Taxation without representation

I just got my federal tax refund ... or rebate, if you will ... back. The money I “gave” to the government is now safely back in my hands, well, some of it ... more like next to none of it. Actually the paper the check was written on might be more valuable.

Taxation has gotten so complicated over the years. There are literally hundreds if not thousands of terms associated with it forming an impenetrable vocabulary. Things have come a long way from taxing tea bags. I think the British got it wrong. What they should have done was make the taxation system so complicated that no one without a degree in finance could properly understand it. That way people would have been too baffled to protest. Sort of like it is now.

But I digress. My taxes, which I have so dutifully paid, have in part been returned to me and like some sort of inverted investment I have paid the government to hold onto it for me.

While complaining about taxes isn’t quite a novel idea, this is my first real experience with them, as I have spent the vast majority of my wage earning years behind school desks, and any summer job I have held hardly gleaned enough revenue to warrant the omnipresent and scrupulous examination of the Internal Revenue Service.



In hindsight, I should have filed a “Fifth Amendment Return,” accurately reporting my annual income and tax liability but withholding the source of my earnings on the grounds that it would incriminate me. Not that I am engaging in any sort of illicit activity, just that it seems like it would be easier to fill out the forms. I was rather surprised to learn that things like drug dealing are actually taxable, which is really quite laughable. It would seem that the IRS is much more concerned with citizens accurately filing their taxes than whether or not their incomes were amassed peddling ill-gotten goods. The American Dream ... Uncle Sam doesn’t care where you get your money from just so long as he gets his cut. That’s a little cynical, I know, and I’ll admit I don’t really believe it.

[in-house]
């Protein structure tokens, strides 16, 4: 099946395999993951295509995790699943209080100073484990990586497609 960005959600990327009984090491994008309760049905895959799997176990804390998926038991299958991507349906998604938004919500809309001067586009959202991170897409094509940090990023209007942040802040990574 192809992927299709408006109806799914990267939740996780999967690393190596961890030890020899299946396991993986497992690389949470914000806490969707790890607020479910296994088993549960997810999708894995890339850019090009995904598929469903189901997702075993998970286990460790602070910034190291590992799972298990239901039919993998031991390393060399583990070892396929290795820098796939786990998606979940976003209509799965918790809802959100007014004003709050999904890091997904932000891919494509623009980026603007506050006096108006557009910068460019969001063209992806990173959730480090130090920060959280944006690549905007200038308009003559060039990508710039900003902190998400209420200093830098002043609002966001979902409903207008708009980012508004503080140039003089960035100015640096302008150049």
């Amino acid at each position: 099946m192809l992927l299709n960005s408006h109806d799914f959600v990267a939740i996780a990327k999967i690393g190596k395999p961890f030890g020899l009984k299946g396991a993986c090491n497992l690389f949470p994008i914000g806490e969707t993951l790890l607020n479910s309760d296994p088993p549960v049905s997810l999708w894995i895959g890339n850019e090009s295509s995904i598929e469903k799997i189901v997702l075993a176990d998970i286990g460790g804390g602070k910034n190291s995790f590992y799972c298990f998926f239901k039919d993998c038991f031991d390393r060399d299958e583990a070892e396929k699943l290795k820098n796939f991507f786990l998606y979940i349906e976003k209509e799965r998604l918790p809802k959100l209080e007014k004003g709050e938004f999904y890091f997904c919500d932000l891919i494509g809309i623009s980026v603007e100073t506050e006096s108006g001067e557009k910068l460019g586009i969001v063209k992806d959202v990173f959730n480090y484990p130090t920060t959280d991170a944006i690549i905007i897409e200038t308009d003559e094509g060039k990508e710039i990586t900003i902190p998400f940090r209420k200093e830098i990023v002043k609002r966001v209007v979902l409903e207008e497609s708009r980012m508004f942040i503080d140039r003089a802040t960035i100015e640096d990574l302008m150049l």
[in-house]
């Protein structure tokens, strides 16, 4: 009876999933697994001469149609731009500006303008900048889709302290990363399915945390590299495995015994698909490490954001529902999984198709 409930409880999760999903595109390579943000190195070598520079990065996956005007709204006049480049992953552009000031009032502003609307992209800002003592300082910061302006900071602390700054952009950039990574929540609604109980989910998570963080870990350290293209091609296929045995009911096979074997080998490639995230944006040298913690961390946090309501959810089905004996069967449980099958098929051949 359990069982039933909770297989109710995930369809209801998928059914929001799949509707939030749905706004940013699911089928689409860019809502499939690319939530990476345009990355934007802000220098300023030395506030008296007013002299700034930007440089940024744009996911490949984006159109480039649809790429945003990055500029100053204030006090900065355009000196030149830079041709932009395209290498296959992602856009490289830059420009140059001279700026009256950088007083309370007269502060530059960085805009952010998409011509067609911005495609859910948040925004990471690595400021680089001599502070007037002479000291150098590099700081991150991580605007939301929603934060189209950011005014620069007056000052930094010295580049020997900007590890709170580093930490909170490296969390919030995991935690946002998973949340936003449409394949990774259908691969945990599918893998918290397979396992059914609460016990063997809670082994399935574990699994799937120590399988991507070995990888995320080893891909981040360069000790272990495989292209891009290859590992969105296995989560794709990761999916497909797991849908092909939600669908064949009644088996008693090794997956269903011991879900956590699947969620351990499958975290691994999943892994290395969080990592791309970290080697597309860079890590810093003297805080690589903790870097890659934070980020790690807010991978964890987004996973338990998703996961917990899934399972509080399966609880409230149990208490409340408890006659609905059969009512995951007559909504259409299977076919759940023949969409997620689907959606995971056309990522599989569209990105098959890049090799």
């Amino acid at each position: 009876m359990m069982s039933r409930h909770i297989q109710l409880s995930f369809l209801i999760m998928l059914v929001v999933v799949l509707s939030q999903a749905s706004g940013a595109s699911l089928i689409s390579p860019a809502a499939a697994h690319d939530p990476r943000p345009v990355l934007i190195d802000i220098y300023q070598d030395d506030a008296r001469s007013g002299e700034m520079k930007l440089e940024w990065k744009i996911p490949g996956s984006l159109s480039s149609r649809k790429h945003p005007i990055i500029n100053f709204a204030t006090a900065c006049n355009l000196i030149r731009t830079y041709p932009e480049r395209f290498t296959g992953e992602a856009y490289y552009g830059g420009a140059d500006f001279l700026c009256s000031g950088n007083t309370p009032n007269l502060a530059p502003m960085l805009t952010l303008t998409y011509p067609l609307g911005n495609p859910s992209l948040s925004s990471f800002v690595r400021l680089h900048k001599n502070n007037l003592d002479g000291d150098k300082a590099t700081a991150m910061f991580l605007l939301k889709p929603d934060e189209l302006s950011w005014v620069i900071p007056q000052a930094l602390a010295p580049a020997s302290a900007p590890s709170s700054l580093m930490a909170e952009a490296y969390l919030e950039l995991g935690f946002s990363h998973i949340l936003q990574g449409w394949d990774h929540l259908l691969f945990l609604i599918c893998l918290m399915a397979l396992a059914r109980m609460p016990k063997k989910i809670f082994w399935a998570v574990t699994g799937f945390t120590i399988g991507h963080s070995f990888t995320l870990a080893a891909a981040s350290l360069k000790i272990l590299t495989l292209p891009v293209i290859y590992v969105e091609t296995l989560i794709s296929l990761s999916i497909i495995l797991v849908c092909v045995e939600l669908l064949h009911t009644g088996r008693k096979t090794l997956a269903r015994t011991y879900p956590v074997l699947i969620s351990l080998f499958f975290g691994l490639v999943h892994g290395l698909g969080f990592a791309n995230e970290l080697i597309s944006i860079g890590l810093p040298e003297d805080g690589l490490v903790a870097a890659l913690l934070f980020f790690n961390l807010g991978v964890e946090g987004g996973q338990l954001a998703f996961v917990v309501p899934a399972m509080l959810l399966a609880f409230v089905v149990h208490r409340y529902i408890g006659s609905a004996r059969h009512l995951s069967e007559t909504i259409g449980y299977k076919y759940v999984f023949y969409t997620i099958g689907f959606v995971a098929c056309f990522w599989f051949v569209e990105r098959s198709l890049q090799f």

I am glad, however, that I don’t have children. Dodged the bullet on that one, no “Kiddie Tax” for me. That’s the name of it, really ... Kiddie Tax. It was enacted in the late 80s and – from my understanding – if there are any sort of investments made on the behalf of a child, a college savings account, maybe (I am not really sure, no finical degree for me), exceeding $1,900, then it may be taxed at the parent’s tax rate. If the total is greater than $9,500, a separate tax return has to be filled for the little tyke. Geez, we can’t even have kids these days without paying someone a dividend.

The government truly is a share holder in American households, which from a different point of view can be comforting, as it’s important to protect an investment. There is something strange, however, about taxing something which preludes the very development of civilization; governing something older than governing. And just who, exactly, is representing the interests of the American children, who is speaking for them? Sure, taxes extracted on their behalf are used for public things like roads and parks, but where are the community clowns and balloon artists? And no, ‘30 Seconds’ devotees, politicians in Washington don’t count. I hate to say it but they may really have cause for crying “taxation without representation.”

My first bout of taxation has left me somewhat weary of the institution, but I guess that is the price of living in this great nation. Really, I am just grateful everything went smoothly. My refund check was taking a long time to get to me, and I was beginning to worry the IRS had found some sort of discrepancy and I was about to go the way of Al Capone.

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